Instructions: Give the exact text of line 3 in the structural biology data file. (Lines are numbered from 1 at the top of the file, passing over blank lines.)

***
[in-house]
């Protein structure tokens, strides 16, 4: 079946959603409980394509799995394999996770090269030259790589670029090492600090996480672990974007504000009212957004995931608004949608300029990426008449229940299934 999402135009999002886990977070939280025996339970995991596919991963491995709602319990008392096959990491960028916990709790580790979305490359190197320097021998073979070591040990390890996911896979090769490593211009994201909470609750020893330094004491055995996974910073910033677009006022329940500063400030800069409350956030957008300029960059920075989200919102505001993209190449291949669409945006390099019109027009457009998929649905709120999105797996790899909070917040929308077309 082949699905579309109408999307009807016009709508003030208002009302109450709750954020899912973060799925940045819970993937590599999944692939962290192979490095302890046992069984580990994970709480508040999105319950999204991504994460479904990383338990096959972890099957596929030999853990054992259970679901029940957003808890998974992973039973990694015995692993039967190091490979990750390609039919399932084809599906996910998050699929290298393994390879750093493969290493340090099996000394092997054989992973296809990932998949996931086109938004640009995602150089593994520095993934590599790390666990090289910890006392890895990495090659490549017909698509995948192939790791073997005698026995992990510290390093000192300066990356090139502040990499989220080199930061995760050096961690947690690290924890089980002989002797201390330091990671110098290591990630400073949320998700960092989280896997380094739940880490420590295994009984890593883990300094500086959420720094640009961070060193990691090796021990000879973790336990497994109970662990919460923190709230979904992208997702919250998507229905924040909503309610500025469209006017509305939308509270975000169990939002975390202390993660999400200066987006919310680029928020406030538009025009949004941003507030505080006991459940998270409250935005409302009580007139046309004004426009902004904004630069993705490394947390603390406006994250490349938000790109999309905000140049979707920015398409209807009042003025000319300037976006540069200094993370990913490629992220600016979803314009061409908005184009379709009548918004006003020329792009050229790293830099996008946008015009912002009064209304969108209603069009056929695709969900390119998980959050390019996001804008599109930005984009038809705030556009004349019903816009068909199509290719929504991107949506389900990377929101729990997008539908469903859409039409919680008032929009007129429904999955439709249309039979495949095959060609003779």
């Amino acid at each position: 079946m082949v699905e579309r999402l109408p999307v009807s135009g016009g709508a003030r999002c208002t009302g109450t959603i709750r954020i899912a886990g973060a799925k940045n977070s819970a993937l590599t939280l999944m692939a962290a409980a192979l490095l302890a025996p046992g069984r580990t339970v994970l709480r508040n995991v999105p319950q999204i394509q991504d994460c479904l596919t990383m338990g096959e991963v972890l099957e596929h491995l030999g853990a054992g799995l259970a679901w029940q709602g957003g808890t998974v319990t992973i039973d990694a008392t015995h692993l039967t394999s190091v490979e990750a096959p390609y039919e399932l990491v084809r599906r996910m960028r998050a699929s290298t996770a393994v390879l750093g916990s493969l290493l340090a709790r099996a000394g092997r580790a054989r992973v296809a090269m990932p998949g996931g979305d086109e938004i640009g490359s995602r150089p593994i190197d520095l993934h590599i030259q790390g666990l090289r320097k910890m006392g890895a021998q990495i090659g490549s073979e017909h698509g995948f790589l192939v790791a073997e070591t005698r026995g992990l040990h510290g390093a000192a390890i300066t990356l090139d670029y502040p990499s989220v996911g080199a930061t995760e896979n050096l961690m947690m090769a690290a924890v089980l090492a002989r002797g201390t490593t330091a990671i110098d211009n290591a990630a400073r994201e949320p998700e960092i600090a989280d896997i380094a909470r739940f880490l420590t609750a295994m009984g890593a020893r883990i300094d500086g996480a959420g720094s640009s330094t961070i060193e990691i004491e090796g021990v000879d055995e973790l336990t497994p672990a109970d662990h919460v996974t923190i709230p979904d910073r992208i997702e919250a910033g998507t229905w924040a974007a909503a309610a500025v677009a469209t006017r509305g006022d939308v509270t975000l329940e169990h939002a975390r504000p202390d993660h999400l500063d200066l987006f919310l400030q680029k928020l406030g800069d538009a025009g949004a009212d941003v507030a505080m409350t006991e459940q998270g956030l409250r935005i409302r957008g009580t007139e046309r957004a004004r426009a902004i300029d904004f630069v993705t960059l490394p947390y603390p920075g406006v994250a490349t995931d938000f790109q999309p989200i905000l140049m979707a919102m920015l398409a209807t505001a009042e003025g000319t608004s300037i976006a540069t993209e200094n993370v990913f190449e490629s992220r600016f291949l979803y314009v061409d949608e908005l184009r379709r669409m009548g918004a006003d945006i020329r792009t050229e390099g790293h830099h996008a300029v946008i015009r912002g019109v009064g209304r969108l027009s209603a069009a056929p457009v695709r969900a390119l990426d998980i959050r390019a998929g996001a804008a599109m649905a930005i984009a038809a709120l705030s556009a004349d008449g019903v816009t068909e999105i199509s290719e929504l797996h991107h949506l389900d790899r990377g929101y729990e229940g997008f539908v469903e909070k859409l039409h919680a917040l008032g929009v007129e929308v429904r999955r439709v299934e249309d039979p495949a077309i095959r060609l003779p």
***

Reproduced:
């Amino acid at each position: 079946m082949v699905e579309r999402l109408p999307v009807s135009g016009g709508a003030r999002c208002t009302g109450t959603i709750r954020i899912a886990g973060a799925k940045n977070s819970a993937l590599t939280l999944m692939a962290a409980a192979l490095l302890a025996p046992g069984r580990t339970v994970l709480r508040n995991v999105p319950q999204i394509q991504d994460c479904l596919t990383m338990g096959e991963v972890l099957e596929h491995l030999g853990a054992g799995l259970a679901w029940q709602g957003g808890t998974v319990t992973i039973d990694a008392t015995h692993l039967t394999s190091v490979e990750a096959p390609y039919e399932l990491v084809r599906r996910m960028r998050a699929s290298t996770a393994v390879l750093g916990s493969l290493l340090a709790r099996a000394g092997r580790a054989r992973v296809a090269m990932p998949g996931g979305d086109e938004i640009g490359s995602r150089p593994i190197d520095l993934h590599i030259q790390g666990l090289r320097k910890m006392g890895a021998q990495i090659g490549s073979e017909h698509g995948f790589l192939v790791a073997e070591t005698r026995g992990l040990h510290g390093a000192a390890i300066t990356l090139d670029y502040p990499s989220v996911g080199a930061t995760e896979n050096l961690m947690m090769a690290a924890v089980l090492a002989r002797g201390t490593t330091a990671i110098d211009n290591a990630a400073r994201e949320p998700e960092i600090a989280d896997i380094a909470r739940f880490l420590t609750a295994m009984g890593a020893r883990i300094d500086g996480a959420g720094s640009s330094t961070i060193e990691i004491e090796g021990v000879d055995e973790l336990t497994p672990a109970d662990h919460v996974t923190i709230p979904d910073r992208i997702e919250a910033g998507t229905w924040a974007a909503a309610a500025v677009a469209t006017r509305g006022d939308v509270t975000l329940e169990h939002a975390r504000p202390d993660h999400l500063d200066l987006f919310l400030q680029k928020l406030g800069d538009a025009g949004a009212d941003v507030a505080m409350t006991e459940q998270g956030l409250r935005i409302r957008g009580t007139e046309r957004a004004r426009a902004i300029d904004f630069v993705t960059l490394p947390y603390p920075g406006v994250a490349t995931d938000f790109q999309p989200i905000l140049m979707a919102m920015l398409a209807t505001a009042e003025g000319t608004s300037i976006a540069t993209e200094n993370v990913f190449e490629s992220r600016f291949l979803y314009v061409d949608e908005l184009r379709r669409m009548g918004a006003d945006i020329r792009t050229e390099g790293h830099h996008a300029v946008i015009r912002g019109v009064g209304r969108l027009s209603a069009a056929p457009v695709r969900a390119l990426d998980i959050r390019a998929g996001a804008a599109m649905a930005i984009a038809a709120l705030s556009a004349d008449g019903v816009t068909e999105i199509s290719e929504l797996h991107h949506l389900d790899r990377g929101y729990e229940g997008f539908v469903e909070k859409l039409h919680a917040l008032g929009v007129e929308v429904r999955r439709v299934e249309d039979p495949a077309i095959r060609l003779p």